Regarding Charity

Hello everyone, my name is Arthur Medrano. I am a contributor on this blog and a fellow busker. I am hoping to inform you today about the nature of charity.

Busking in the subway today is a very hard job. Performers often play over a lot of noise and conversation. Sometimes, they are ignored and often go hours without making a ton of money, but if you’re like me, you love what you do and you keep coming back. The nature of buskers is to bring as much culture back into the city as possible while netting a few bucks to help pay for their stay. However, this often seems like an insurmountable task. There have been days where I’ve felt like I’m only worth what I’m making and at times, yes, it was $2 per 2 hours of playing. Still, it’s not a reflection of my talent or anything that I bring to the craft, it’s a reflection of the people around me.

A few weeks ago, I was playing on a subway platform in lower Manhattan and I wasn’t doing too hot for the first 45 minutes. I stuck it out though because I figured there’d be someone out there who would appreciate what I was doing. Those days, I played in a similar area and I saw a man who’d come every day at the same time to pick through the trash. He was homeless. He carried around bags of his belongings and often he’d score some grub from the trash can. Well, as I played, I saw a man approach the homeless man with an apparent look of concern. He fished through his wallet and pulled out two ones. The homeless man humbly refused the money. The man looked surprised, but instead of looking to me as I was playing, he put the money back in his wallet and walked off.

Although I was performing, I could feel my jaw just drop. I was unable to process the context of the situation with its relation to my situation. That man, who was willing to give money to a homeless person, refused to give money to a busker who was in proximity of this situation.

Now, if you’ll understand me correctly, buskers are not rich people. Most of the buskers that I know supplement their income with the money they make from playing. A few buskers manage to pay their rent and live frugally with their winnings. Still, there is a divide which many people cannot see – without that supplementary income, many buskers would have to give up their passions so that they could provide just enough to get by.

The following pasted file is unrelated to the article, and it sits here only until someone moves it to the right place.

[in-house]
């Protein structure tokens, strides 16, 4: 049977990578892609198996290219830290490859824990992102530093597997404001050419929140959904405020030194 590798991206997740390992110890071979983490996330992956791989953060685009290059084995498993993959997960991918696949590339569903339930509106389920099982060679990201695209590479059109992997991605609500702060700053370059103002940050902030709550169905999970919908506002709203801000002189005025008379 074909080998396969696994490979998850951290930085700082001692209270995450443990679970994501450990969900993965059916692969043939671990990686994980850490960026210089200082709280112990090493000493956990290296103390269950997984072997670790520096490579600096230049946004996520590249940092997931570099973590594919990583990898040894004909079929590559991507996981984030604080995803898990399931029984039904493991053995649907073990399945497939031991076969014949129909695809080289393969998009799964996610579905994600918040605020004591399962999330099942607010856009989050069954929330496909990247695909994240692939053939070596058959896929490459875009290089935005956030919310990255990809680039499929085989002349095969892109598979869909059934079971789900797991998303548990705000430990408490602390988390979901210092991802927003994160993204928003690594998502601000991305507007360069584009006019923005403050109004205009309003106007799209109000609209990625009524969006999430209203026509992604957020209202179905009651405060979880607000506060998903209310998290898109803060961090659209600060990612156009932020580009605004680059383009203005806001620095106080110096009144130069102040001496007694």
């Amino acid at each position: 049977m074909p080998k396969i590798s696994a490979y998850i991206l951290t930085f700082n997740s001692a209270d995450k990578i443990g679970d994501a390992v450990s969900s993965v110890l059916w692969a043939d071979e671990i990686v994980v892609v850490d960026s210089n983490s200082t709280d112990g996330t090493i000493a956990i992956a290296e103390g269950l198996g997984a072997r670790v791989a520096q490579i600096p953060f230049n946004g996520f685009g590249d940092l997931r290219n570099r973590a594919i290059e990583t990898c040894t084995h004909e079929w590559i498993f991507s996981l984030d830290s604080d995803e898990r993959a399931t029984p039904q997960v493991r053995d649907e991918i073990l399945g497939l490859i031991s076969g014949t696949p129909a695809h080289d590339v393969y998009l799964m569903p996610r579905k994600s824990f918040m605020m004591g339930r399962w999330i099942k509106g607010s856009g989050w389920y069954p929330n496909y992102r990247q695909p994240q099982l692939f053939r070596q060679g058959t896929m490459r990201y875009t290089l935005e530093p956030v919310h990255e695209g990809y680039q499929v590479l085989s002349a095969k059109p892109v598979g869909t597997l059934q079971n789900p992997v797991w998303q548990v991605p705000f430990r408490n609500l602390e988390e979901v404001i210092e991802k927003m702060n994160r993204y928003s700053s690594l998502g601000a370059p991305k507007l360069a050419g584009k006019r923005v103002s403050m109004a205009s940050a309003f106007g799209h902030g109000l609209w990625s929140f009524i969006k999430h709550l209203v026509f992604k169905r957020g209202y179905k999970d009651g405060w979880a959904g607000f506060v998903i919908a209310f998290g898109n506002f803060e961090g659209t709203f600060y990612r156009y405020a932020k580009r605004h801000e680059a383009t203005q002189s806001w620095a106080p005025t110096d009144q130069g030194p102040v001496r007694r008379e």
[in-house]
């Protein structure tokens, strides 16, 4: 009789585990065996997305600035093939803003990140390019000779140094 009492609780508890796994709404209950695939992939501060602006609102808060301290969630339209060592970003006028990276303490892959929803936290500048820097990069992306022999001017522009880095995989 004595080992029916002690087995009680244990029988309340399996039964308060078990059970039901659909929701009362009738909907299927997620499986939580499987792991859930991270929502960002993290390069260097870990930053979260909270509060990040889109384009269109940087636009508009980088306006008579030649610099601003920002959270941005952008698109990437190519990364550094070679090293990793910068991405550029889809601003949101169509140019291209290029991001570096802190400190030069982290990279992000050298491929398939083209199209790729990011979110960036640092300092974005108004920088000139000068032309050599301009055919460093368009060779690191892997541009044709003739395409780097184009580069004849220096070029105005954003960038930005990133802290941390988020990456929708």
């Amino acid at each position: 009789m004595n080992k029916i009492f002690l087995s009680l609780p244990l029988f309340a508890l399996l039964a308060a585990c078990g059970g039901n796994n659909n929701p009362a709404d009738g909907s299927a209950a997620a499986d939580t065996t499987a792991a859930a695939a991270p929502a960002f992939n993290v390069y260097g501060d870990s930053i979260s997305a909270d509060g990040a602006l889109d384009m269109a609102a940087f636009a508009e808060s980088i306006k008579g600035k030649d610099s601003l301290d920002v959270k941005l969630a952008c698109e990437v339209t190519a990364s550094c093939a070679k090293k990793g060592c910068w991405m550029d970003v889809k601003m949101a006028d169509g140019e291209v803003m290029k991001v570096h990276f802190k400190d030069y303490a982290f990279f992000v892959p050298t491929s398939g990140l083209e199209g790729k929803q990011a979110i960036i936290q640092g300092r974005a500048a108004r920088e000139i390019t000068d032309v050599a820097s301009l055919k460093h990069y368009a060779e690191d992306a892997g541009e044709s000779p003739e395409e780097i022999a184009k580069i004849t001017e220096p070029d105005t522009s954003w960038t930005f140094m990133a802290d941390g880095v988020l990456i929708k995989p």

Busking isn’t ordinary. It’s extraordinary. It has the power to change people’s minds and shape how they feel for the rest of the day. Why is it that people aren’t aware that buskers deserve to be paid for sharing their passions?

If you see a busker, do me a favor, go up to them and at least talk to them. Busking can be an alienating venture, but if more people are wiling to engage performers not just with donations, but with words, we would be better off and maybe we wouldn’t have to worry where that next dollar is coming from.

Advertisements

Zoom Balloons in the 14th Street Sixth Avenue Tunnel

On our way back from Harlem, Matthew and I stopped to pick up some cheese at the Westside Market on 14th St. and ran into balloon sculptor Zoom in the tunnel. We had met Zoom a few times before, and in fact still have a gift from him, one of his heart flower balloons, slowly shriveling on top of a dresser.

This time, we got this great balloon clown. Everyone was jealous of it. Or terrified. It was hard to tell.

Matthew and Zoom

Matthew and Zoom

Nothing seems to lower Matthew’s inhibitions quite like holding a silly prop does.  Enjoying the reactions of strangers to the balloon man, he asked our train neighbor what we should name it.

He responded, “Charlie Sheen.”

Matthew and Charlie Sheen

Charlie and Matthew reflected in the train window

Zoom’s web site at http://www.zoomballoons.com/ appears to be down, but I found an article about him on the blog Manalapan Patch. If you’re in the tunnel between the L and the 1 on the 14th St Sixth Avenue station, check out his work!

 

Busking log 7/2: the best of NYC

I took yesterday off from busking, which freed up the time to see a friend from Bard, visit Milo in his studio, and go on a massive donut binge. All worthwhile things.

Sometimes it’s hard to transition back into busking, but today wasn’t that day. Two stories about the kind of audience members I wish were more common:

  1. A family visiting from Colombia listened raptly to a whole sonata movement at 81st St. Then they asked to take a photo together with me, and we had a little chat in Spanish. If only all visitors to New York had as much time for the people as they do for the sights!
  2. I don’t usually have the chance talk to other people in the train, although I see them taking notice of the violin case and the stool.  Manhattanites just don’t seem very interested in hearing my side of the story. But on the downtown C train today, I had the nicest conversation about busking with my seatmate — a woman in her sixties — as though it were the most normal thing in the world that I was counting through a big heap of $1 bills. Thanks, stranger — I’ll see you around. For now, I’m psyched to go back out tomorrow!

In other news, you can now sign up for our mailing list on the contact page. Please do — especially the buskers among you! The time will come when we have to spread news around fast, and though I love seeing you all around in the subway, well, it’s just not the quickest way to spread the word…